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Commentary by Dewey Guida: State’s minimum wage hike bill is flawed legislation

There are multiple economic reasons that a minimum wage hike will be bad for employees, employers and our state’s economy, but the recently passed HB 4283 contains a baffling list of random exemptions that should give every West Virginian pause.

Gov. Earl Ray Tomblin should think twice and veto it.

If a minimum wage hike is such a good idea, why would those that support continue to allow the state’s minimum wage law to exempt nineteen separate job categories from it?

Advocates in the Legislature delivered an election-year wage hike for many West Virginians but also arbitrarily picked winners and losers in the business community by mandating that some businesses pay a significantly higher minimum wage while others do not have to pay a penny more. Worse, it appears that many legislators may not even know that these exemptions are in the bill.  

Who suffers from these exemptions? Many of West Virginia’s students, physically- and mentally-handicapped workers, farm workers, theater ushers, summer camp employees, and a dozen other categories of workers are all exempt from the legislation. They will not be receiving a raise and they should be questioning their representatives as to why not.

The West Virginia Legislature even voted to exempt its own staff from the wage increase—because it could not afford it. It’s clear that the legislature understands all too well the economic realities of the minimum wage but has no problem with saddling certain West Virginia’s job-creators with higher costs through not one, but two ten-percent wage hikes over just 21 months.

Among the hardest hit by HB 4283 will be West Virginia’s restaurant industry, which employs close to 75,000 West Virginians. Our restaurants provide critical entry-level jobs for thousands across the state.  

Like the state Legislature, the restaurant industry can ill-afford any increases in labor costs. Our businesses have profit margins in the mere 3 to 5 percent range. At the same time, our labor costs take up a third to one-half of our budgets. Our restaurants that provide these crucial jobs can’t afford a 20 percent increase in the minimum wage, especially as we grapple with major cost increases from the Affordable Care Act.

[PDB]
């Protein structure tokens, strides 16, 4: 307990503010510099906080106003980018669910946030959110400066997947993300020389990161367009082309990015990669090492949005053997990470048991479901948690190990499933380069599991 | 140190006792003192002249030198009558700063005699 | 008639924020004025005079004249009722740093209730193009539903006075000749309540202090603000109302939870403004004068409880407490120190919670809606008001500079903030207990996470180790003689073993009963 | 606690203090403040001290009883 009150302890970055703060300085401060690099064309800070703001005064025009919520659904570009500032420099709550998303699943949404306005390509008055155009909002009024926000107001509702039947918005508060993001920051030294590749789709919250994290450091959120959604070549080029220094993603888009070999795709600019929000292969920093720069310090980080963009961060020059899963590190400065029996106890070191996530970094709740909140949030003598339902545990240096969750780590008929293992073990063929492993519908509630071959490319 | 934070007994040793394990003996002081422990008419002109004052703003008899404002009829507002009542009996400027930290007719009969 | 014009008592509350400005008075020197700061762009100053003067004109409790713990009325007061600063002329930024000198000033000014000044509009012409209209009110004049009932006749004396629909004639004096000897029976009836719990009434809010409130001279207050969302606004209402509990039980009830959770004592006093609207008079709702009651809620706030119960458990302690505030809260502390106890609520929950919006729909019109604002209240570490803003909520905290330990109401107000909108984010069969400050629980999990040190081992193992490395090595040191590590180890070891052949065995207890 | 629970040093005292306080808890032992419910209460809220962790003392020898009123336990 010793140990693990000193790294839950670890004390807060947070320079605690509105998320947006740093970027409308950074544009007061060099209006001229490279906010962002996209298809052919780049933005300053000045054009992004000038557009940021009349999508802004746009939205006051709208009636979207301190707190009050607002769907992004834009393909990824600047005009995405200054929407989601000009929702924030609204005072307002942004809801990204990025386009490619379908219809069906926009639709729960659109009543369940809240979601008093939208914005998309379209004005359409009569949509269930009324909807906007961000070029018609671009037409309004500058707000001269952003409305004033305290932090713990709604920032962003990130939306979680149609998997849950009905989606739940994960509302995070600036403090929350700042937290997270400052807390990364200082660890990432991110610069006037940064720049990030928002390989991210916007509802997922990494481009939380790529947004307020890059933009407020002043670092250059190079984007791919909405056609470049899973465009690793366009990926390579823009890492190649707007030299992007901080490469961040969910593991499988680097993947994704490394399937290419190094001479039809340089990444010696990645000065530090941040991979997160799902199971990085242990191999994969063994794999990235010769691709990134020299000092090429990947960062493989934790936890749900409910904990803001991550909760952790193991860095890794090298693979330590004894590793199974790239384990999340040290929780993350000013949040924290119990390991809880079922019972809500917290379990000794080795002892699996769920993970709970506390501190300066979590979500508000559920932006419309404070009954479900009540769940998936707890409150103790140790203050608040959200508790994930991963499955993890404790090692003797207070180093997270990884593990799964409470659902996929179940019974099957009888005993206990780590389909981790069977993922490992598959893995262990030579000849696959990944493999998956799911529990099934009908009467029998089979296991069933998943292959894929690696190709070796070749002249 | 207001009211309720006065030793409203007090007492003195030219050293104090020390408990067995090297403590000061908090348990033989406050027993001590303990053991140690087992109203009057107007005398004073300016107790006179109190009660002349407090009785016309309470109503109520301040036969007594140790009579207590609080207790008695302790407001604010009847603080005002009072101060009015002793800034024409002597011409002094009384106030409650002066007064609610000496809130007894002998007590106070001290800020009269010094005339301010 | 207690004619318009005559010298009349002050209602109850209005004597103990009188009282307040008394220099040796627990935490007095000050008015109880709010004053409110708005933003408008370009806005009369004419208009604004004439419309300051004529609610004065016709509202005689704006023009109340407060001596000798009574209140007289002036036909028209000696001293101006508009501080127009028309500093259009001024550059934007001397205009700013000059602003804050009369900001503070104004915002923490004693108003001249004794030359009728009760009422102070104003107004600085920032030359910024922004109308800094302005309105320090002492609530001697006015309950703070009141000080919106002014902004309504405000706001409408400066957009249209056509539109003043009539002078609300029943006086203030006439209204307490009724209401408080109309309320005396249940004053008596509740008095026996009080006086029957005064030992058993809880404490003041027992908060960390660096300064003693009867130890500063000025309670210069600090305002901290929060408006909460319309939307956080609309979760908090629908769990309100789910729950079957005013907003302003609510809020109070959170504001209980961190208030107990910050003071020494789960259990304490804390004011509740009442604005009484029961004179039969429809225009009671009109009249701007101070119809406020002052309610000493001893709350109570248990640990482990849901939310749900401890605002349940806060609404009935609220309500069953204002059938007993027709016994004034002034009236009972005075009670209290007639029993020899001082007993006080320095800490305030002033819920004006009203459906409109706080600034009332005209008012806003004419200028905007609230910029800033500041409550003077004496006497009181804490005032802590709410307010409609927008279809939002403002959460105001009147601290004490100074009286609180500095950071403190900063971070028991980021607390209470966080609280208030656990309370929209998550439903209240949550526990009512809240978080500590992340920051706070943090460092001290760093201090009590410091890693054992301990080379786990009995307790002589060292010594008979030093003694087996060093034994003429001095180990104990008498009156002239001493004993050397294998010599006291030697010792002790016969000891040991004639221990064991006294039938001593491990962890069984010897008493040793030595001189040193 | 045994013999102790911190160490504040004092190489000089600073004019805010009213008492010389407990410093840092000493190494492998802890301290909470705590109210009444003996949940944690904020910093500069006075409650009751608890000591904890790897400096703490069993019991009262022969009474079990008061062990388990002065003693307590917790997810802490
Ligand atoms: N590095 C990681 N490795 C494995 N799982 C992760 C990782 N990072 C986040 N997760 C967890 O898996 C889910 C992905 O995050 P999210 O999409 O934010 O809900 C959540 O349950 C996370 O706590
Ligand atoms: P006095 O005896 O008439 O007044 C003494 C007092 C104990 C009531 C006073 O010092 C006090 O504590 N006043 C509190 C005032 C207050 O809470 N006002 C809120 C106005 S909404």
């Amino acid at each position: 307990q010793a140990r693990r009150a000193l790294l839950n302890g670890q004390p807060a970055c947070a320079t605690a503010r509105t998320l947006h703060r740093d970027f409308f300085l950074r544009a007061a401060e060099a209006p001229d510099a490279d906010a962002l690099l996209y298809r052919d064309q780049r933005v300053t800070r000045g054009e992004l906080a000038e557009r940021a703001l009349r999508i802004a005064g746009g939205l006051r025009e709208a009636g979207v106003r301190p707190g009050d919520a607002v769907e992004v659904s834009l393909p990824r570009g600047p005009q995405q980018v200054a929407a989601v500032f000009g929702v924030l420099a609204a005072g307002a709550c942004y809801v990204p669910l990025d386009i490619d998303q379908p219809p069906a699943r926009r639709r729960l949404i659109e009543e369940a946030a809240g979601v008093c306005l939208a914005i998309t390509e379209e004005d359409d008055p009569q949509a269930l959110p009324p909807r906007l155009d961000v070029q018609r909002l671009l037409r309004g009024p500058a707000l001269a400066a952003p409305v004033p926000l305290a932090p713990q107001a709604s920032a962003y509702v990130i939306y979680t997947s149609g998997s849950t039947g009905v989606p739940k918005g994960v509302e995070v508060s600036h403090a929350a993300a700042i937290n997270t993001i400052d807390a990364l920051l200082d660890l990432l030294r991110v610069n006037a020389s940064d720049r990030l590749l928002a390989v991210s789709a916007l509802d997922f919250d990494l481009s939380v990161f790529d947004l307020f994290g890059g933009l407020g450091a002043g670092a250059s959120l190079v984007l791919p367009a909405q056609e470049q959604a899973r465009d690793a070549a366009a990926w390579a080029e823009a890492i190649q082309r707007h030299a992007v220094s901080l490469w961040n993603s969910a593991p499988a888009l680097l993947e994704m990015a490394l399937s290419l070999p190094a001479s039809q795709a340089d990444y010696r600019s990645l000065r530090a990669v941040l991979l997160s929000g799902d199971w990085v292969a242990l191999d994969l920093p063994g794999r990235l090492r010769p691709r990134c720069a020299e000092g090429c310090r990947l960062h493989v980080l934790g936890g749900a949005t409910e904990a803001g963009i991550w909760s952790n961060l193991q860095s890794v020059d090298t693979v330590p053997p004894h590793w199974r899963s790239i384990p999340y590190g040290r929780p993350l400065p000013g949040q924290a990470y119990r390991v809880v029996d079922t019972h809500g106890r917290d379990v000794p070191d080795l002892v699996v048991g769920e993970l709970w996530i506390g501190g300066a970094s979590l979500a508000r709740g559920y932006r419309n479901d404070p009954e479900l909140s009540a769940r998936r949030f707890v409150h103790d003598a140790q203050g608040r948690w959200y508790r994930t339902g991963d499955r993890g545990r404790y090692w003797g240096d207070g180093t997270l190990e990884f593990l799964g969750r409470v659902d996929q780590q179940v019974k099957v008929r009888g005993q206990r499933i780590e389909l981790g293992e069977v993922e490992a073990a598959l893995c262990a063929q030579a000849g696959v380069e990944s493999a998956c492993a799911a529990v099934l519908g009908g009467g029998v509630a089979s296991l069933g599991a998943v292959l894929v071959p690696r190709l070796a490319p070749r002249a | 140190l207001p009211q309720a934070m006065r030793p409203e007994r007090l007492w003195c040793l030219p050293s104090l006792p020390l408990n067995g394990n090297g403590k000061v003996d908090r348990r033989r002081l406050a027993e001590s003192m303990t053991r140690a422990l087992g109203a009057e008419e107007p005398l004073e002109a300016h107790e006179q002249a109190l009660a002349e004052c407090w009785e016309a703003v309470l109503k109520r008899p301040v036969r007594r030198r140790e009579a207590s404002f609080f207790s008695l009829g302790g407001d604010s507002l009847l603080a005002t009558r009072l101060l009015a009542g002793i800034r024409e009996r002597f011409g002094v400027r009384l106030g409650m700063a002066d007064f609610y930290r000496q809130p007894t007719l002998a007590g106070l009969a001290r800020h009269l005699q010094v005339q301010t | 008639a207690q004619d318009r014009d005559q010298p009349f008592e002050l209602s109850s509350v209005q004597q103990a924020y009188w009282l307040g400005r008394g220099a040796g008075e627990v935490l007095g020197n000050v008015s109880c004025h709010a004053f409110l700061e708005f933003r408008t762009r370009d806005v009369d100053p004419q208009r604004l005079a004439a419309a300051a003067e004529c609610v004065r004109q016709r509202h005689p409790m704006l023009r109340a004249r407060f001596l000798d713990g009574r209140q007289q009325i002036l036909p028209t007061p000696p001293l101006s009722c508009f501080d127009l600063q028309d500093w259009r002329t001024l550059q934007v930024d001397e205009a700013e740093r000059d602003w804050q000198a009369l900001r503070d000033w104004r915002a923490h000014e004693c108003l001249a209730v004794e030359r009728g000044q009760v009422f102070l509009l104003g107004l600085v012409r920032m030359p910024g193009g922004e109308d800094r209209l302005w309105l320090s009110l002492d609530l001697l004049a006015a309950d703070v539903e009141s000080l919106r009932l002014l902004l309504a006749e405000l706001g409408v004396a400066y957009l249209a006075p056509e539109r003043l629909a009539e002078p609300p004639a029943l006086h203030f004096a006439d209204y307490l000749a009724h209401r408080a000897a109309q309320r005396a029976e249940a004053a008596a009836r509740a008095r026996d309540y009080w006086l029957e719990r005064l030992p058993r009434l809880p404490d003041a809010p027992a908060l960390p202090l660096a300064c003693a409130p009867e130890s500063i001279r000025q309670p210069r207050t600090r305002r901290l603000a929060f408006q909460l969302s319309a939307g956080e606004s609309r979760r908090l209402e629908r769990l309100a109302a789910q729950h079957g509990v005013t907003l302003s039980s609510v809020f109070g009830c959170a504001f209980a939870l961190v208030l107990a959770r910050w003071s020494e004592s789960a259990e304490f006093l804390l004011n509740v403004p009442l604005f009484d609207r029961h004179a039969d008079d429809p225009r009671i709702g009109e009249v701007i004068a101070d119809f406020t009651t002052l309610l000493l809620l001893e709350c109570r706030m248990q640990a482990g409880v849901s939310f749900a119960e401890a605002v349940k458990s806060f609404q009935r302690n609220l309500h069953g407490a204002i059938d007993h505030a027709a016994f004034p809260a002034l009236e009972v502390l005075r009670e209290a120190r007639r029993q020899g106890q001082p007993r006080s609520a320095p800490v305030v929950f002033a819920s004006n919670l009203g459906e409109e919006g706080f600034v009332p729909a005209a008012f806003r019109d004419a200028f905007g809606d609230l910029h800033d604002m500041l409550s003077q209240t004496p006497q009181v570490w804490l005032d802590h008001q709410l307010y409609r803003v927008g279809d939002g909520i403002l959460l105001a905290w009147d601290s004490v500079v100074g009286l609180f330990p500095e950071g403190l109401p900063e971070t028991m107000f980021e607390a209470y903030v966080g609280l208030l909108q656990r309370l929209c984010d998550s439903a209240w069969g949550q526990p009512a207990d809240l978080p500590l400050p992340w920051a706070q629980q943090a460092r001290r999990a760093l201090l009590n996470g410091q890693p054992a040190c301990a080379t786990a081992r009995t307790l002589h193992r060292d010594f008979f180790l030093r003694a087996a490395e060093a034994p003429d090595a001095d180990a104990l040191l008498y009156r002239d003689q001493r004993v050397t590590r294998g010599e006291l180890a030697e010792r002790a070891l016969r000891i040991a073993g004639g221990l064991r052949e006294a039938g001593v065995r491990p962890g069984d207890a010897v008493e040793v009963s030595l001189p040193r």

Sadly, when labor costs increase beyond our control there is little choice but to limit job opportunities.

It doesn’t end there. West Virginia’s competitiveness will also take a hit. Every state that borders West Virginia (except Ohio) currently sets their minimum wage at the federal level of $7.25. An $8.75 minimum wage would be the highest in the region. This would give all of our neighbors an economic advantage over us as we outsource our jobs to our neighboring states. In fact, West Virginia’s rate would be so high, Ohio could have a better business environment for years before Ohio’s own indexed wage rate would even reach West Virginia’s new rate.

West Virginia’s minimum wage law contains a baffling list of exemptions, more so than its surrounding states, again, making the state less competitive.

Meanwhile, new questions are emerging about the unforeseen changes and overlooked consequences hidden in this perplexing bill. Just this week, major questions were raised about how this bill could change and impact overtime regulations for minimum wage workers. Currently, many West Virginia employees are covered under the Fair Labor Standards Act (FLSA), and businesses must comply with this federal law for overtime requirements and recordkeeping. Under HB 4283, employers will now be subject to different overtime calculations and onerous paperwork requirements, such as keeping records on an employee for two years after the employee has left the business.   

Who knows what other unintended consequences we may discover in this flawed bill in the weeks ahead?

The legislature did not pass a clean and fair minimum wage hike that could be applied across the board without exemption. Gov. Tomblin should use his veto pen and have the legislature go back to the drawing board to create a clean and fair bill that everyone can support.

Dewey Guida is the owner of Dee Jay’s BBQ Ribs & Grille in Weirton, W.Va.

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